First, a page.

McCloy next referred to assurances that we were prepared to give in regard to invasion. First, he made it clear we were not going to have anything to do with so-called document for which Zorin had been pressing,2 presenting as it does a lot of things never mentioned or covered in letters of October 27-28 and including in very thinly disguised form conditions Castro has insisted upon before he will cooperate in any way with settlement of issue which he did so much to create. We will not sign any document embodying these or any other such conditions. We prepared to give our solemn declaration in UN based upon Soviet declaration and fulfillment of conditions precedented that have so often been specifically stated. Cubans can make any declarations they see fit in UN or elsewhere but we will not be a party to them. Castro has defied Soviet Union, US and UN and any proposal to conform to his wishes in return for this defiance is out of the question. Certainly it is nothing with which US can be associated.

US prepared, assuming we can dispose of the IL-28 matter, to sit down with Soviet representatives and attempt to draw our respective declarations in UN. We will do all we can to hasten and record them. US declaration will be very simple. It will be not to invade, assuming fulfillment of conditions and we will be prepared to recommend to or use our good offices in connection with other Western Hemisphere countries to take same position as we do assuming Cuba does not institute aggression against them. We should not have much trouble in dealing with wording of declaration but are only wasting time in talking about any such document as has been presented to US by Kuznetsov. McCloy also referred to fact that any suggestion of document with two or three signatories appended to it such as was suggested by Soviet Union would take on character of treaty which might well require consent of two-thirds of Senate and it might be years before such consent could be obtained. Moreover, in McCloy’s judgment would never be recommended to Senate by President. Way to proceed is to get IL-28 issue settled and they would find US quick to give our best thought to next steps to wind up whole transaction.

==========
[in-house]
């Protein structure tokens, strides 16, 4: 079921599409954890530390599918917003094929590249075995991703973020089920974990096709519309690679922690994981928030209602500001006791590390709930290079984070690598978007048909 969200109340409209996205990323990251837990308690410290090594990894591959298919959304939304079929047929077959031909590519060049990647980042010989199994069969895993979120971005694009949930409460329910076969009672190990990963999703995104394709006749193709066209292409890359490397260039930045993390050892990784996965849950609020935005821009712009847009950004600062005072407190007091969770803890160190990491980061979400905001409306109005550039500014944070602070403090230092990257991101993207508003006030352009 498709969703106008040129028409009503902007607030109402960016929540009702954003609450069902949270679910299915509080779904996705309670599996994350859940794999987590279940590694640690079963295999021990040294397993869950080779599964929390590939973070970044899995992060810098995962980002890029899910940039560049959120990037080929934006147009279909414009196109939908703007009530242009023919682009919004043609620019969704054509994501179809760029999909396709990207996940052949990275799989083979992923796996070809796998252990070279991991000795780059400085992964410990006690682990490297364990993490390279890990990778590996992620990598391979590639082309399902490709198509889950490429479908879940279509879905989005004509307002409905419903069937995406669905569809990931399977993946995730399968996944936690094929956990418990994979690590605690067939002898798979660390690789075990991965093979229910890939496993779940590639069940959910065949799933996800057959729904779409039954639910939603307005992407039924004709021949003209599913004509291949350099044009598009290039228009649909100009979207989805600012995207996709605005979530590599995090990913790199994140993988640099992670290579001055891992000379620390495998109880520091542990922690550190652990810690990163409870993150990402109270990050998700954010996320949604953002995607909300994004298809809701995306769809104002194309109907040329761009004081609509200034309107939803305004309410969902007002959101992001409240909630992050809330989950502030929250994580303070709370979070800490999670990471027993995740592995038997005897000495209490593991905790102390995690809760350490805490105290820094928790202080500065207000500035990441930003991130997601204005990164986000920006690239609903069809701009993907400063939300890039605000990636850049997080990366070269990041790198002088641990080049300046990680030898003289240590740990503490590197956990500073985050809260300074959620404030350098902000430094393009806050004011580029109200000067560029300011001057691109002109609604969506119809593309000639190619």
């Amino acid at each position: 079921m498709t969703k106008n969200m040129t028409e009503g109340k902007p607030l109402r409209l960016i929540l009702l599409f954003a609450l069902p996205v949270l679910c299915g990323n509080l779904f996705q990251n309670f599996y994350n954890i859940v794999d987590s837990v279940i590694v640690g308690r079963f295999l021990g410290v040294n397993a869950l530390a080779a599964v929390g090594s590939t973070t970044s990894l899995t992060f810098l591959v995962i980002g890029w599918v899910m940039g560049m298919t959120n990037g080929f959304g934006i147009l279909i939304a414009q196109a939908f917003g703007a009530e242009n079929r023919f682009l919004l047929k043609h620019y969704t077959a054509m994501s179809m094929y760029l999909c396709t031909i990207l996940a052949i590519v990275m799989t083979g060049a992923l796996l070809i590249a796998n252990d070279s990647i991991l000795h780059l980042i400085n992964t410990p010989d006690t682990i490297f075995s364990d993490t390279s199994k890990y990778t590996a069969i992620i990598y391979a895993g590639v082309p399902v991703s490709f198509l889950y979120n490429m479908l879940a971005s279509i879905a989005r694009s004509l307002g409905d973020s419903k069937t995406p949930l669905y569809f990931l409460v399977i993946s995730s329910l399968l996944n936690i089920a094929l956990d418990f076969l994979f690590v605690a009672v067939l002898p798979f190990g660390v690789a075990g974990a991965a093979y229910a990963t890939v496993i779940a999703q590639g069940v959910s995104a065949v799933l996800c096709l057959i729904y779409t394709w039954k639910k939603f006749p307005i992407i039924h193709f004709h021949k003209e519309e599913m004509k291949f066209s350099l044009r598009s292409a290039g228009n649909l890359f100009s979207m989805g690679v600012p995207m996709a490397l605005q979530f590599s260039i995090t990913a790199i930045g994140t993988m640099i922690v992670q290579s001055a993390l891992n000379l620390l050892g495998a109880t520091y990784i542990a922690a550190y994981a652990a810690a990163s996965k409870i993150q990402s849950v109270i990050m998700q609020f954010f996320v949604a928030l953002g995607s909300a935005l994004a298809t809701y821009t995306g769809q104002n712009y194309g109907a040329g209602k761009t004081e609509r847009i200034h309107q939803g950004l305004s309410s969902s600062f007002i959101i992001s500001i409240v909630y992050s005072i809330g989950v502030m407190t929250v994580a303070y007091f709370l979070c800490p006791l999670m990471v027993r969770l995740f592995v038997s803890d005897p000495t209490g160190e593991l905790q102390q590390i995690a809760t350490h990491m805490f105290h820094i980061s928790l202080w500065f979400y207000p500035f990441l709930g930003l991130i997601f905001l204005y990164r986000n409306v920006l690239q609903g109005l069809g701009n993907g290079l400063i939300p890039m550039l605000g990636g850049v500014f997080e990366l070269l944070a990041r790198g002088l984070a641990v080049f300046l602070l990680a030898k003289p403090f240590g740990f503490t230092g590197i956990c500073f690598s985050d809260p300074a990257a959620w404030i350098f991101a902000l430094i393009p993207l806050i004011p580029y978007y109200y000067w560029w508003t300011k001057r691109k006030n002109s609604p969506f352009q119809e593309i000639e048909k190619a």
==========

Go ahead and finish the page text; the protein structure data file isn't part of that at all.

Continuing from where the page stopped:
[Page 485]

There was no doubt that we have problem in connection with verification and reintroduction but suggestion that in order to obtain Castro’s consent we should have reciprocal UN observation in US as well as in Cuba is something entirely new and never contemplated by October 27-28 exchange. We should not attempt to appease Castro in this form. No inspection of US would be reciprocal without inspection also of Soviet Union.

At this point McCloy said that one of reasons that caused US to look carefully at assurances regarding reintroduction of weapons into Cuba was full development now of our information in regard to extent of Soviet military presence in Cuba. We were not introducing any new conditions but we were pointing out that military presence there so far transcended any technician status that we had to be cautious about this matter of reintroduction. We had confirmed presence of Soviet combat command and presence of number of fully manned Soviet combat teams organized in precisely same manner as army units in Soviet Union. We have identified units and at proper time we would be prepared to give evidence of this military command before UN orelsewhere. We were convinced that introduction of these units and formation of this command was component of whole attempt to change nuclear balance by introduction of nuclear weapons into Cuba. They bore no relation to the defense of Cuba as such but were part of defense of Soviet missile batteries that have been installed in Cuba.

There could be no hope of “normalization” of conditions in Caribbean as long as these units were there in this form and quantity. As long as they were there possibility of another surreptitious reintroduction of nuclear weapons into Cuba which these units would again be in position to defend, exists. Soviet Union must therefore understand our caution in regard to assurance against reintroduction of these weapons and giving of our own assurance against invasion. McCloy emphasized we were not introducing any new conditions but were simply pointing out emphasis which we had to place on presence of these units and their relation to matter of reintroduction of nuclear weapons.

We are quite as anxious as Soviet Union to wind up this transaction for there are number of things we ought to be discussing in order to keep this situation from arising again. Today it is Cuba and combination of this bearded figure who is dictator in Cuba and certain miscalculation on part of Soviet Union that almost brought us to war. Tomorrow it may be something else. In this connection McCloy said he was concerned about Chinese-Indian war. This seemed to be reaching very substantial proportions. It could easily develop into something that would cause both of us trouble in future and he wondered what thinking of Soviet Union was in regard to this. It may not be too soon for us to exchange some thoughts about it so that we would not have to act hastily and without careful prior [Page 486] thought if we were faced with some development there that again challenged peace of the world. Did Kuznetsov have any thoughts about China and how this war could be kept from becoming new threat to peace?